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Tesla Model S Cars Can be Located, Unlocked With Stolen Passwords: Researcher

A recent presentation at the Black Hat Asia conference last week placed the spotlight on securing the Internet of Things, this time in the form of an electric car.

A recent presentation at the Black Hat Asia conference last week placed the spotlight on securing the Internet of Things, this time in the form of an electric car.

According to researcher Nitesh Dhanjani, Tesla Motors gives car owners the ability to unlock their car doors using their mobile phones, creating a potential opening for criminals able to get their hands on the user’s password.

In a paper, Dhanjani explained that to order a Tesla Model S, users have to establish a password-protected account on Once the car is delivered, the owner can use a mobile app to take a number of actions, including both locking and unlocking the car as well as flashing the lights. They cannot use the app to actually start the car, which requires the actual key fob.

Still, this new reality opens up a number of potential attack vectors, Dhanjani argued, including the use of brute-force attacks. According to Dhanjani, the Tesla website does not have an account lockout policy that goes into effect after multiple failed login attempts. The situation is also attractive for phishers who may look to steal the credentials as well. From there, the attackers could find the cars associated with the accounts and unlock the doors.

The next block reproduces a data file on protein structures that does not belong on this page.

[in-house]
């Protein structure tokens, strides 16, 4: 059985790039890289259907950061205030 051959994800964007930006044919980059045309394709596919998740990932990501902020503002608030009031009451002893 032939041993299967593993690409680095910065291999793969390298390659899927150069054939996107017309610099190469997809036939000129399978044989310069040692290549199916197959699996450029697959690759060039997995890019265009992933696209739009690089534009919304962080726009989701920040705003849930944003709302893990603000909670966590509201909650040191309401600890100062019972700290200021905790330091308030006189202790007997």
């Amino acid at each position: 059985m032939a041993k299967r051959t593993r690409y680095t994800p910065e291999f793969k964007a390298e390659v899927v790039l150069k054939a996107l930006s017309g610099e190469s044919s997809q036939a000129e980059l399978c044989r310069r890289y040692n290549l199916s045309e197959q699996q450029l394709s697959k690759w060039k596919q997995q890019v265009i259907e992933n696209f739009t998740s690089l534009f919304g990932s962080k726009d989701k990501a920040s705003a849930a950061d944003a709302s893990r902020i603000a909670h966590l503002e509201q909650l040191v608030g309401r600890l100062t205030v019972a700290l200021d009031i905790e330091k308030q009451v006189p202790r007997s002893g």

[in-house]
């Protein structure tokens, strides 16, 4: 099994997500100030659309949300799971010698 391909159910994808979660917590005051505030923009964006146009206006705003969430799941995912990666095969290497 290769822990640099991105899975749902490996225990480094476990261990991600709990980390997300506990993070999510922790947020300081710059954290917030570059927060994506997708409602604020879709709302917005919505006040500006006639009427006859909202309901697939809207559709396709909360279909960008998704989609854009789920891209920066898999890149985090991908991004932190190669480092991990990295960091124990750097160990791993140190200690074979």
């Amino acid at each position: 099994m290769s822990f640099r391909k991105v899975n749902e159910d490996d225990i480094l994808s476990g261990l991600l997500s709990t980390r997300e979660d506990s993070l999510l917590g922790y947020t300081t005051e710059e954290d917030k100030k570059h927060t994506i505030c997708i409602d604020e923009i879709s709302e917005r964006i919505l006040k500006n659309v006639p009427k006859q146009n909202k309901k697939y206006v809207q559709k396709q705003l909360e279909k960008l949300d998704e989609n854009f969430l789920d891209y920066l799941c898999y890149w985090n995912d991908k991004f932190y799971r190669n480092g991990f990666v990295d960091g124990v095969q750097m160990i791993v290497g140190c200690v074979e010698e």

“Once credentials are gathered,” the researcher wrote, “phishers can easily check the location of the cars for the accounts they have compromised by using the Tesla REST API  (destination by following these steps:

                 A. Login by submitting to /login and setting the user_session[email] and user_session [password] parameters.  

                 B. Use the session token from A to obtain the vehicle list by submitting a GET request to /vehicles.  

                 C. User the vehicle id obtained in B to query the location of the vehicle by submitting a GET request to /vehicle/{id}/command/drive_state. This will return the location in the form of latitude and longitude.

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“Once the phisher has obtained the location of the vehicles mapped to the compromised accounts he or she can unlock a particular vehicle or a set of vehicles (buy invoking the following in a loop): GET request to /vehicles/{id}/command/door_unlock,” he wrote. 

The researcher also noted that third-party applications have already begun to leverage the Tesla REST API to build applications. This could be problematic in the case of malicious apps or in the event the third-party infrastructure is compromised. Until Tesla announces an SDK and the methods they are going to outline to sandbox applications, users should refrain from using third-party applications, he wrote.

Dhanjani stated that he has shared his findings with Tesla Motors. In a statement, a spokesperson for the car company told Reuters that the company “will continue to work with the community of security researchers and actively encourage them to communicate with us through our responsible reporting process.”

“Given the serious nature of this topic, we know we can’t attempt to secure our vehicles the way we have attempted to secure our workstations at home in the past by relying on static passwords and trusted networks,” according to Dhanjani’s paper. “The implications to physical security and privacy in this context have raised stakes to the next level.”

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